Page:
Posts Tagged ‘Olivier Tarpaga’

 

Olivier Tarpaga attended Dialogue De Corps Festival at the Center for Choreographic Development (CDC La Termitiere) in December 2012. It was a scaled down festival this year primarily featuring West African choreographers as well as works-in-progress. This video highlights short excerpts from the festival with highlights from Senegalese choreographer Fatou Cisse and Burkinabe Choreographer Serge Aime Coulibaly/Faso Danse Theatre.  This video is dedicated to Djeneba Kone who was killed in a car accident in Mali immediately following this performance. You can hear her amazing voice at the end of this video, as she was an important voice in Faso Danse Theatre’s new work.  Dialogue De Corps is directed and founded by Salia Sanou and Seydou Boro.  The CDC continues to be a hotbed for the training and research of contemporary dance and we look forward to next year’s festival in December 2012.

 

 

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Choreographer and dancer Opiyo Okach is the director of Gaara Dance Projects. He works between Kenya and France and performs globally. This blog posting includes three interviews with him. Opiyo Okach speaks on his current choreographic projects “Territories in Transgression” and reflects on his previous project “Shift Centre.” In addition he speaks on the Go Down Arts Center, a thriving multidisciplinary arts complex, based in the Industrial Section of Nairobi.

Opiyo Okach- Director of Gaara Dance Projects speaks on his new research and choreography: Territories in Transgression. This video highlights his reflections on the development of this project and dance images from his new work “Border Border Express.”

Interview and dance footage with Kenyan choreographer Opiyo Okach, Artistic Director of Gaara Dance Projects. Opiyo Okach reflects on his project Shift Centre and contemporary dance.

Our meetings with Opiyo took place at the Go Down Arts Center in Nairobi, Kenya where he was an artist in residence for many years. We could see his influence with the next generation of choreographers who were organizing a festival of Solos and Duets at the time we were there; footage excerpts from Dance Forum-Nairobi Festival of Solos and Duets 2010.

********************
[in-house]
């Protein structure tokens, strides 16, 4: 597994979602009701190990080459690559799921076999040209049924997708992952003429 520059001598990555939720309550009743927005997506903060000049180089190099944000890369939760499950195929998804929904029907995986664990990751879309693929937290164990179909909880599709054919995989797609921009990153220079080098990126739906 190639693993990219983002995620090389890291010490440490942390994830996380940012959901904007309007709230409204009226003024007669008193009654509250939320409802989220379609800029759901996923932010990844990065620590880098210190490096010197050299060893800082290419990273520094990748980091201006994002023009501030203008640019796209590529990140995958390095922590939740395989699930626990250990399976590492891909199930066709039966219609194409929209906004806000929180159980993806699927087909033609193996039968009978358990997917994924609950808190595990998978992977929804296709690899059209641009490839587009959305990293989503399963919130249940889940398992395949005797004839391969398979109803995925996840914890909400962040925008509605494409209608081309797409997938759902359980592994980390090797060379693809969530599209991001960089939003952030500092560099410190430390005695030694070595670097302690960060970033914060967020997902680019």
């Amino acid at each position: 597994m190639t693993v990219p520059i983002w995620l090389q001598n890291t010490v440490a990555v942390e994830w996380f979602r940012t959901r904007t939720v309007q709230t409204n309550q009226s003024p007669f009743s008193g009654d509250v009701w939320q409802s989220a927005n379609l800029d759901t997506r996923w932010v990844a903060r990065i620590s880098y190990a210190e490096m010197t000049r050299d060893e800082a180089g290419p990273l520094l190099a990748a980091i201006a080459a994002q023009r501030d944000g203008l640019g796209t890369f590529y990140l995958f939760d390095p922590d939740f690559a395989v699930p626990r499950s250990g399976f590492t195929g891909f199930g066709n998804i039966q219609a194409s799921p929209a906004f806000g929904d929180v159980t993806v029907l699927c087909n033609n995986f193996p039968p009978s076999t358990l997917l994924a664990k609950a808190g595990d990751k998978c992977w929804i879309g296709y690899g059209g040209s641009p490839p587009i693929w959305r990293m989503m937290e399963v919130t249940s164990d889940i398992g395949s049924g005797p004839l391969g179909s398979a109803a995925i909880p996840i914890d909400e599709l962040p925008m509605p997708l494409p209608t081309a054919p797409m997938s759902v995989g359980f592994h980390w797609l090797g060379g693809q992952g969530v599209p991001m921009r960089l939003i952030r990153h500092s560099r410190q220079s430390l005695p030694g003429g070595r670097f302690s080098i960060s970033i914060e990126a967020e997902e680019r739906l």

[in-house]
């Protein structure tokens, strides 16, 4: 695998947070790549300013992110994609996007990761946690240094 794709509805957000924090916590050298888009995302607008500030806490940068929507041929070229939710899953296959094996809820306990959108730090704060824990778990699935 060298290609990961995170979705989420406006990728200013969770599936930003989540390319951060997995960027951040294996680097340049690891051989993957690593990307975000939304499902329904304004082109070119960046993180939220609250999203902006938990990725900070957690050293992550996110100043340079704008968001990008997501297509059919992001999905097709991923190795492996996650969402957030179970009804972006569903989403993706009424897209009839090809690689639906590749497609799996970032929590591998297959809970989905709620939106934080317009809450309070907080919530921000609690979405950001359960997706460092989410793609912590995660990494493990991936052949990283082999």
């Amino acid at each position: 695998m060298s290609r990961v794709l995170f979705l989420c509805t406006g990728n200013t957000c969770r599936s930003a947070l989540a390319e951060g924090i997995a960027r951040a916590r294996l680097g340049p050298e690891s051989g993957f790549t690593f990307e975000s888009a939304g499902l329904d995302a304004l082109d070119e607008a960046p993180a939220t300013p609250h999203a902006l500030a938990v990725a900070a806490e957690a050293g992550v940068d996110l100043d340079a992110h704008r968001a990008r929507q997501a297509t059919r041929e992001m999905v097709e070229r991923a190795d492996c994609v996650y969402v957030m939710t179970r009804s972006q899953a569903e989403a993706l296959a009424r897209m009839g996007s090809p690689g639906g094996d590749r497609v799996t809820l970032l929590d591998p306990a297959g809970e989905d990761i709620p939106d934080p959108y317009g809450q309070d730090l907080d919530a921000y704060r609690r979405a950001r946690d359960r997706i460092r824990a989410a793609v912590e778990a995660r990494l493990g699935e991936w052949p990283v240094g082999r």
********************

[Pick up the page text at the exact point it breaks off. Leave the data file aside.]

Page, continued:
Opiyo Okach also influenced the creation of this blog. The impetus for this blog project is from my ten years experience as a cross-cultural choreographer in Africa and North America and the work of African-based choreographers such as Opiyo Okach, who in 2006 said, “The danger that recurs today is that the 
centre should be situated in one place; a place that holds monopoly of truth, a place that proscribes right or wrong, a place that determines good from bad…
Shift…centre… is not just a statement on the aesthetics of space, it is also about political and social reality.”- Okach, Gaara Dance, Kenya.

 

Opiyo Okach Bio:

Maintaining his place on the international contemporary dance scene Opiyo Okach divides his time & develops work between France and Kenya. Through a long term choreographic development initiative Okach has acted as a catalyst for new directions and perspectives in dance and continues to support the emergence of a new generation of dance artists in East Africa. Having received the ‘prix du Nouveau Talent Chorégraphiques SACD 2003’ Okach was awarded a ‘Prince Claus Award for Culture and Development 2005’.

Artistic director of the first contemporary dance company in Kenya Opiyo Okach remains the principle figure of the choreographic landscape of eastern Africa. The prize at the second Rencontres Chorégraphiques Africaines 1998, for the company’s first work – Cleansing, places him amongst the first of a new generation of choreographers from Africa.

Trained at the Desmond Jones School of Mime and Physical Theatre in London Opiyo Okach
integrates dance in his work on his return to Kenya in 1995 and following research on traditional ritual and performance. During the same period he encounters the choreographers
Alphonse Tiérou, Irène Tassembedo and Germaine Acogny.

In I996 Opiyo joins Faustin Linyekula and Afrah Tenambergen to form the first contemporary dance company in Kenya, La Compagnie Gàara. With its creation, ‘Cleansing’, in which the mundane gesture of everyday cleaning gravitates towards violent purification; the company wins a prize at the Rencontres Chorégraphiques Africaines 1998. For the company Cleansing opens the door to the international scene (Montpellier Danse – France, MASA – Cote d’Ivoire, St Leu Danse – Reunion…). It also marks the beginning of support by principle figures of French dance such as Régine Chopinot or Mathilde Monnier.